Stress is unavoidable and a normal reaction to situations or events that you deem to be a threat, either real or imagined. When a threat is perceived, your nervous system responds by releasing a flood of stress hormones, including adrenaline and cortisol. These hormones then ready the body to take emergency action. Your heart rate increases, blood pressures rises, muscles tighten, breathing gets faster, and your senses become sharper. These changes increase your strength and stamina, speed your reaction time, and enhance your focus -- preparing you to either fight or flee from the danger at hand. This stress response actually helps you to stay focused, alert, energized, and in some cases, alive.
Over time, this response might be more automatic as your body is in overdrive. Think about when you go to a busy, urban area such as New York City. Honking horns, sirens, and the screech of cars and buses are almost nonstop. I can't walk a block without hearing at least one of these noises. Having been in New York for a while now, I find that the noise just plays in the background and doesn't bother me as much as it used to.
I recently got back from a business trip in the idyllic Santa Monica, California and, upon returning, the noise was ever-so evident again, only to begin slowly disappearing. Except the noise didn't disappear; I just got used to it. The same is true with our bodies: We get used to stress, though it still impacts us in a negative way.
Here are eight simple stress-busting tips to do right now:
- Breathe deeply. When people are stressed, they tend to take short shallow breaths instead of healthy, deep breaths. Inhale and expand your mid-section. Bring air first to the bottom of your lungs by bringing your tummy outward. Then expand your rib cage to the sides. Expand your collar bones and let it all out. Repeat.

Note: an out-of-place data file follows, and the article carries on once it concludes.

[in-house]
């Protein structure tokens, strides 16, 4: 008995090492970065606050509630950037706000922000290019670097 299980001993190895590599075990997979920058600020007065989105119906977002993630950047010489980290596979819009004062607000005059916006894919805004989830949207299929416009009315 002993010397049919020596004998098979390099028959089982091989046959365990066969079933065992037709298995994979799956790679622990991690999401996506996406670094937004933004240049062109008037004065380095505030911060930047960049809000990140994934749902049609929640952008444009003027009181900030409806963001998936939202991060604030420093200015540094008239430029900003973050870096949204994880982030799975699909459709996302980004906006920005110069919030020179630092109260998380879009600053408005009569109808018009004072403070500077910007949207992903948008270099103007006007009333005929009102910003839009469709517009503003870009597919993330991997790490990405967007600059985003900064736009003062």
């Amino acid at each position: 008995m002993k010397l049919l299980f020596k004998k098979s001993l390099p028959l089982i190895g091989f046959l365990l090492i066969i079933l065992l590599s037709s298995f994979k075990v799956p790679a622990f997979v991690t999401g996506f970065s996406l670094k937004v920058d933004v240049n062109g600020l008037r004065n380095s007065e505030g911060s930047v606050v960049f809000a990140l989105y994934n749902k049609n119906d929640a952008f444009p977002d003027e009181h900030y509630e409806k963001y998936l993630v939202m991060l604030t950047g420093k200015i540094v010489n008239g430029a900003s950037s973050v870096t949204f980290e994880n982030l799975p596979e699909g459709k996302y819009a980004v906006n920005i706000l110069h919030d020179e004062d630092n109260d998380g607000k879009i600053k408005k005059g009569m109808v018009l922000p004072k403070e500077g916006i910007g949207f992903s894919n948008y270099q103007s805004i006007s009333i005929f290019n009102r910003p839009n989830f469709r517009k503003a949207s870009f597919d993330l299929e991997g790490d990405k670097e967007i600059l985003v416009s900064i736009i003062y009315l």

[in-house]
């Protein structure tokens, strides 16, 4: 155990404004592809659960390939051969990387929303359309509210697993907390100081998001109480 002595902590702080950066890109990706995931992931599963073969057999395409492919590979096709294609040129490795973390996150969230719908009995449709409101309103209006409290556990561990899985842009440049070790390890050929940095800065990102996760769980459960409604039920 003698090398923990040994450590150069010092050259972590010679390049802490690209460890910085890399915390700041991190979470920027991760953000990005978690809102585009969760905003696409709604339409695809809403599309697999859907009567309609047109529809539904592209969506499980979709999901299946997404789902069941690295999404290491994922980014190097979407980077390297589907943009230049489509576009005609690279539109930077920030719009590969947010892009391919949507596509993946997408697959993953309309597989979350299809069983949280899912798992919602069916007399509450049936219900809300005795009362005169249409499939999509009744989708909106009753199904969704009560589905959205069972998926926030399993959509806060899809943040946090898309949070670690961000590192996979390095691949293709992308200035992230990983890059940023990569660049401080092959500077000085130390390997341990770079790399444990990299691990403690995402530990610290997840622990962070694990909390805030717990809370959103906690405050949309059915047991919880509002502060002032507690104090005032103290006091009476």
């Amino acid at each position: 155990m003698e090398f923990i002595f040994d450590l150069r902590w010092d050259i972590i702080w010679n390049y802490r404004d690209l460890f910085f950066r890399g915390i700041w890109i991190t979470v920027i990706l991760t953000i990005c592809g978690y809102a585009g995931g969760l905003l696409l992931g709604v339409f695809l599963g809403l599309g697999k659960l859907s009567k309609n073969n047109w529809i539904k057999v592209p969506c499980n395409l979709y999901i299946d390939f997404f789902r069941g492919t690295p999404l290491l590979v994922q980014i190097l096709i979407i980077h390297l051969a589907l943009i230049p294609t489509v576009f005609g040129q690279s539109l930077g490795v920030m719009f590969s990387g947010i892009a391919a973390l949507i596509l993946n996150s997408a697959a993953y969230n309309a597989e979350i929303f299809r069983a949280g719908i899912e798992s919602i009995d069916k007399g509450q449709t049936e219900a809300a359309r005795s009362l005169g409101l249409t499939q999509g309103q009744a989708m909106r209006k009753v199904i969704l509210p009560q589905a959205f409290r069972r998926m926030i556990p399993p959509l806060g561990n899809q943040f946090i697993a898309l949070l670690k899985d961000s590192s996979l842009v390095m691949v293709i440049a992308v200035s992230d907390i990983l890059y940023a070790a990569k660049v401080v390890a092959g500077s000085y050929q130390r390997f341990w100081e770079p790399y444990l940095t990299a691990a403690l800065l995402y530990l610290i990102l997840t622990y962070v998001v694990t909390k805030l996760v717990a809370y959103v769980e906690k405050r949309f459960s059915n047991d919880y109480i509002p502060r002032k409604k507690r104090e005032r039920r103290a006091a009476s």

- Visualization. Imagine a place in your world that is relaxing. Perhaps it is a favorite park or beach, or maybe your bed. Be specific and in your mind's eye, go there. What does it feel like? What do you see and hear? Relax there for a few minutes.
- Drop your jaw. Doing so will help you to relax your entire body. So often when people are tense they tighten up their jaw and/or facial muscles. Allow your bottom lip to pout to loosen up your facial muscles. Remember, a relaxed face is a relaxed body.
- Tighten and relax your muscles. This is called Progressive Muscle Relaxation (PMR). Start at the top of your head and work your way to your toes. Tighten each muscle group and hold it for five seconds, relax it for 30 seconds, and then move to the next part of your body. Doing this and other relaxation techniques when you feel stressed can help lower blood pressure, slow respiration, and bring about overall well-being and calmness.
- Pace. Walk for a bit and work off the excess energy.
- Stretch. Do it before heading into a situation you anticipate might be stressful. It can help to loosen the muscles and get the blood flowing. It's also a good distraction from whatever might be on your mind.
- Talk with your hands. Contrary to what some people might say, I actually think talking with your hands is a good thing. You see, when you try to restrict your body and movements it tends to restrict your thinking. Let it flow.
- Find a friendly face. This is particularly helpful if you're giving a presentation or are in a social setting. A friendly or familiar face can help serve as a security blanket as it helps to release oxytocin, a stress hormone that plays a role in the bonding process.
So next time you feel stressed, will you let it get the best of you or will you focus on what you can actually control? Take charge by stepping back and reaching into your bag of stress-busting tips. Your life will be better!